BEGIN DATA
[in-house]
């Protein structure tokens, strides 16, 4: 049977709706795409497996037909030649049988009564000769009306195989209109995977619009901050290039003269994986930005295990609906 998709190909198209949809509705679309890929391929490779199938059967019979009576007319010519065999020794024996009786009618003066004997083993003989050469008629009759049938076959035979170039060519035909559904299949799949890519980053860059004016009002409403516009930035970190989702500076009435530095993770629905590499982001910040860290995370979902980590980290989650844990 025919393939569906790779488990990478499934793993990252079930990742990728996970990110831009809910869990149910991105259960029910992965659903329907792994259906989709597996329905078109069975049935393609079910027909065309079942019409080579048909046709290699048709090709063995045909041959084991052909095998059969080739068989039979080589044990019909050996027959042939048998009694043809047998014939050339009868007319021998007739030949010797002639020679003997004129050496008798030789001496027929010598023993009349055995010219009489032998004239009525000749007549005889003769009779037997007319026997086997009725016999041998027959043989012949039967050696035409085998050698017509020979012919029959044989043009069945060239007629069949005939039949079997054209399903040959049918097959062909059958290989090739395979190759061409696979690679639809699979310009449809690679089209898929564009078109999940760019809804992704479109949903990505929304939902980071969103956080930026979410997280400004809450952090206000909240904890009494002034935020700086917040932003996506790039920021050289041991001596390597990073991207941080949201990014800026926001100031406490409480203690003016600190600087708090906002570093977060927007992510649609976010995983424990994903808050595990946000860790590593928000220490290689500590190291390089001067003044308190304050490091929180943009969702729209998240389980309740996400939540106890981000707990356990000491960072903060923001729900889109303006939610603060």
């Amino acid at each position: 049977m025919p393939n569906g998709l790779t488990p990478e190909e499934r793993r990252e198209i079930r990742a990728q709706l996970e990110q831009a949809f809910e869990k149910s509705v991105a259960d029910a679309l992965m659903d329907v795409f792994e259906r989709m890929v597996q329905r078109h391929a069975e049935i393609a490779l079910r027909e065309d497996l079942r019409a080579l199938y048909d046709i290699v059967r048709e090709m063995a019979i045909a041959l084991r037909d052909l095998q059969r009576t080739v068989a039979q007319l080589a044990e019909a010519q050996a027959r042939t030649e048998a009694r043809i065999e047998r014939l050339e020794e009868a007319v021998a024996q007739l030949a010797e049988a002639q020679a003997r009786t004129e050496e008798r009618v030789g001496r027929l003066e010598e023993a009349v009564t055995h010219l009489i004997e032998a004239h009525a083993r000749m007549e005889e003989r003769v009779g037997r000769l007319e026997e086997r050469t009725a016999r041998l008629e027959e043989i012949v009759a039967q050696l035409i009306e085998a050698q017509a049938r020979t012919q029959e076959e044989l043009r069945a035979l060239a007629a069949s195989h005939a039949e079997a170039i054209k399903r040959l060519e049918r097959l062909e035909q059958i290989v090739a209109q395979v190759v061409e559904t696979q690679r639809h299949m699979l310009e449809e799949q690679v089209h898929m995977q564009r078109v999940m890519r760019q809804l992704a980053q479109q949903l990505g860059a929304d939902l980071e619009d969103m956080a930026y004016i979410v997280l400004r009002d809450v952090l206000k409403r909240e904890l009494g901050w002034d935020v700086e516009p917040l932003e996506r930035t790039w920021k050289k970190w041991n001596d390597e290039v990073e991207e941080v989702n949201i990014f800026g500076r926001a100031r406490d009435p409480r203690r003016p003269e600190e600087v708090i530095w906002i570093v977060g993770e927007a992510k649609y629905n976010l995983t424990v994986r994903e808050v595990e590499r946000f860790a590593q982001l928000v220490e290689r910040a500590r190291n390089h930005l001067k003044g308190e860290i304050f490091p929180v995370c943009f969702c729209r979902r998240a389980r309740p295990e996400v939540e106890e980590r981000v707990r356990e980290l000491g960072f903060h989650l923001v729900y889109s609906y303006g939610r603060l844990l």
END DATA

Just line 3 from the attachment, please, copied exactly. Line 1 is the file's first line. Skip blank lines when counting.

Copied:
């Amino acid at each position: 049977m025919p393939n569906g998709l790779t488990p990478e190909e499934r793993r990252e198209i079930r990742a990728q709706l996970e990110q831009a949809f809910e869990k149910s509705v991105a259960d029910a679309l992965m659903d329907v795409f792994e259906r989709m890929v597996q329905r078109h391929a069975e049935i393609a490779l079910r027909e065309d497996l079942r019409a080579l199938y048909d046709i290699v059967r048709e090709m063995a019979i045909a041959l084991r037909d052909l095998q059969r009576t080739v068989a039979q007319l080589a044990e019909a010519q050996a027959r042939t030649e048998a009694r043809i065999e047998r014939l050339e020794e009868a007319v021998a024996q007739l030949a010797e049988a002639q020679a003997r009786t004129e050496e008798r009618v030789g001496r027929l003066e010598e023993a009349v009564t055995h010219l009489i004997e032998a004239h009525a083993r000749m007549e005889e003989r003769v009779g037997r000769l007319e026997e086997r050469t009725a016999r041998l008629e027959e043989i012949v009759a039967q050696l035409i009306e085998a050698q017509a049938r020979t012919q029959e076959e044989l043009r069945a035979l060239a007629a069949s195989h005939a039949e079997a170039i054209k399903r040959l060519e049918r097959l062909e035909q059958i290989v090739a209109q395979v190759v061409e559904t696979q690679r639809h299949m699979l310009e449809e799949q690679v089209h898929m995977q564009r078109v999940m890519r760019q809804l992704a980053q479109q949903l990505g860059a929304d939902l980071e619009d969103m956080a930026y004016i979410v997280l400004r009002d809450v952090l206000k409403r909240e904890l009494g901050w002034d935020v700086e516009p917040l932003e996506r930035t790039w920021k050289k970190w041991n001596d390597e290039v990073e991207e941080v989702n949201i990014f800026g500076r926001a100031r406490d009435p409480r203690r003016p003269e600190e600087v708090i530095w906002i570093v977060g993770e927007a992510k649609y629905n976010l995983t424990v994986r994903e808050v595990e590499r946000f860790a590593q982001l928000v220490e290689r910040a500590r190291n390089h930005l001067k003044g308190e860290i304050f490091p929180v995370c943009f969702c729209r979902r998240a389980r309740p295990e996400v939540e106890e980590r981000v707990r356990e980290l000491g960072f903060h989650l923001v729900y889109s609906y303006g939610r603060l844990l």